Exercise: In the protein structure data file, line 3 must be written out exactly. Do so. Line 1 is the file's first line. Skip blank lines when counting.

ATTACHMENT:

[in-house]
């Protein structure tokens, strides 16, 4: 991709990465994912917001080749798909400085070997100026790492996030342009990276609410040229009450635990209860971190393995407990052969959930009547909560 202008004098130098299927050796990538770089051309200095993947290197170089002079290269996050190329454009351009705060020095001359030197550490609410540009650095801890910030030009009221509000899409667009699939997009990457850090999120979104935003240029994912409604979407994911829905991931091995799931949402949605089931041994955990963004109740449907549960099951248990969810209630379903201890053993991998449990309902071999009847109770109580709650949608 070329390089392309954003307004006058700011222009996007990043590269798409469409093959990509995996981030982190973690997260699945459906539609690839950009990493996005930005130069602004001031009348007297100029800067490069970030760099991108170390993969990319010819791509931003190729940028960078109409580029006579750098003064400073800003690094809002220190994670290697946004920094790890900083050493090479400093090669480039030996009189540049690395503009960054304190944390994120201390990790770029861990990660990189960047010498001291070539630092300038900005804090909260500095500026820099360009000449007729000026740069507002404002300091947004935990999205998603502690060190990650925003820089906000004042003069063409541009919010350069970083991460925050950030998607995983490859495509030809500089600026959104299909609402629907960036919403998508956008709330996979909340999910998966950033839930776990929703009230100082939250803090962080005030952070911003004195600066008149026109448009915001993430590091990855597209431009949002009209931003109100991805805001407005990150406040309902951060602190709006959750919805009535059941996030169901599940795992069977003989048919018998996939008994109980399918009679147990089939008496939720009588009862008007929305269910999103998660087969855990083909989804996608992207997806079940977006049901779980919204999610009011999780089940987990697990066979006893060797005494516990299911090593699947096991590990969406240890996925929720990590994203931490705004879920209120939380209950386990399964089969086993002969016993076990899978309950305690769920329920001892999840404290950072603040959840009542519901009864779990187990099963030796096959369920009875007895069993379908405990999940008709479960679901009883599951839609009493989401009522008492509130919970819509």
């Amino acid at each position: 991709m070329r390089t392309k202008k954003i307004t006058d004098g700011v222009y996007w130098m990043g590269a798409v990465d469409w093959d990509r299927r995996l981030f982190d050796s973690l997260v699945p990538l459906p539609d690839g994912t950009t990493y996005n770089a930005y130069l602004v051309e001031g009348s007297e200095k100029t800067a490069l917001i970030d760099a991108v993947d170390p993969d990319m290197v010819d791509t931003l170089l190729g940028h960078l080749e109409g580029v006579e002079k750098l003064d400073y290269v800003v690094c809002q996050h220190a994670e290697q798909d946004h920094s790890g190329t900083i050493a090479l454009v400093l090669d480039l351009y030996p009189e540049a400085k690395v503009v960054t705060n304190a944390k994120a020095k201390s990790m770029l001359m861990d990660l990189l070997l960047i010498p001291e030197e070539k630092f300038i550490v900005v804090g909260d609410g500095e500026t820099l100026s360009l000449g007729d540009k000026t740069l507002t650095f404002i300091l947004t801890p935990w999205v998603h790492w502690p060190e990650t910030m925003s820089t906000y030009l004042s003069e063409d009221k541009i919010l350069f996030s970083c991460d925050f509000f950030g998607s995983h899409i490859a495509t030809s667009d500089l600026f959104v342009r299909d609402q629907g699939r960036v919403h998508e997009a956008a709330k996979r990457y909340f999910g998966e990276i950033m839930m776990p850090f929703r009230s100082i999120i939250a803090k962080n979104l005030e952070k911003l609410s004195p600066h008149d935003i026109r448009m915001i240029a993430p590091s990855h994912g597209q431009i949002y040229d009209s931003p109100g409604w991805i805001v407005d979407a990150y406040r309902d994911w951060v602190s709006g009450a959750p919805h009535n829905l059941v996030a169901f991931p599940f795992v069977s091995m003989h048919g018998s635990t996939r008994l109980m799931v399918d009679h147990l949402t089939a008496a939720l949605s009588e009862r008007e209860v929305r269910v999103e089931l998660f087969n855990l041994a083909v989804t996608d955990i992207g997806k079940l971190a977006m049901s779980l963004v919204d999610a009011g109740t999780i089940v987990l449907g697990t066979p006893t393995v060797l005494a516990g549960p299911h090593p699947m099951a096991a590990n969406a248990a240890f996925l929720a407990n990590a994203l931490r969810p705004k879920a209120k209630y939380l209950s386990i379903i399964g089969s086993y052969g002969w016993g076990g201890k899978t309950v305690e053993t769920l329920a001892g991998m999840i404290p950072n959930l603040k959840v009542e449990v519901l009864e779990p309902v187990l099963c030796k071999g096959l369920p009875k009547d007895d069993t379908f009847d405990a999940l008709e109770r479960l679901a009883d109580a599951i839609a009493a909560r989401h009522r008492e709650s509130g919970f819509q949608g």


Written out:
């Amino acid at each position: 991709m070329r390089t392309k202008k954003i307004t006058d004098g700011v222009y996007w130098m990043g590269a798409v990465d469409w093959d990509r299927r995996l981030f982190d050796s973690l997260v699945p990538l459906p539609d690839g994912t950009t990493y996005n770089a930005y130069l602004v051309e001031g009348s007297e200095k100029t800067a490069l917001i970030d760099a991108v993947d170390p993969d990319m290197v010819d791509t931003l170089l190729g940028h960078l080749e109409g580029v006579e002079k750098l003064d400073y290269v800003v690094c809002q996050h220190a994670e290697q798909d946004h920094s790890g190329t900083i050493a090479l454009v400093l090669d480039l351009y030996p009189e540049a400085k690395v503009v960054t705060n304190a944390k994120a020095k201390s990790m770029l001359m861990d990660l990189l070997l960047i010498p001291e030197e070539k630092f300038i550490v900005v804090g909260d609410g500095e500026t820099l100026s360009l000449g007729d540009k000026t740069l507002t650095f404002i300091l947004t801890p935990w999205v998603h790492w502690p060190e990650t910030m925003s820089t906000y030009l004042s003069e063409d009221k541009i919010l350069f996030s970083c991460d925050f509000f950030g998607s995983h899409i490859a495509t030809s667009d500089l600026f959104v342009r299909d609402q629907g699939r960036v919403h998508e997009a956008a709330k996979r990457y909340f999910g998966e990276i950033m839930m776990p850090f929703r009230s100082i999120i939250a803090k962080n979104l005030e952070k911003l609410s004195p600066h008149d935003i026109r448009m915001i240029a993430p590091s990855h994912g597209q431009i949002y040229d009209s931003p109100g409604w991805i805001v407005d979407a990150y406040r309902d994911w951060v602190s709006g009450a959750p919805h009535n829905l059941v996030a169901f991931p599940f795992v069977s091995m003989h048919g018998s635990t996939r008994l109980m799931v399918d009679h147990l949402t089939a008496a939720l949605s009588e009862r008007e209860v929305r269910v999103e089931l998660f087969n855990l041994a083909v989804t996608d955990i992207g997806k079940l971190a977006m049901s779980l963004v919204d999610a009011g109740t999780i089940v987990l449907g697990t066979p006893t393995v060797l005494a516990g549960p299911h090593p699947m099951a096991a590990n969406a248990a240890f996925l929720a407990n990590a994203l931490r969810p705004k879920a209120k209630y939380l209950s386990i379903i399964g089969s086993y052969g002969w016993g076990g201890k899978t309950v305690e053993t769920l329920a001892g991998m999840i404290p950072n959930l603040k959840v009542e449990v519901l009864e779990p309902v187990l099963c030796k071999g096959l369920p009875k009547d007895d069993t379908f009847d405990a999940l008709e109770r479960l679901a009883d109580a599951i839609a009493a909560r989401h009522r008492e709650s509130g919970f819509q949608g």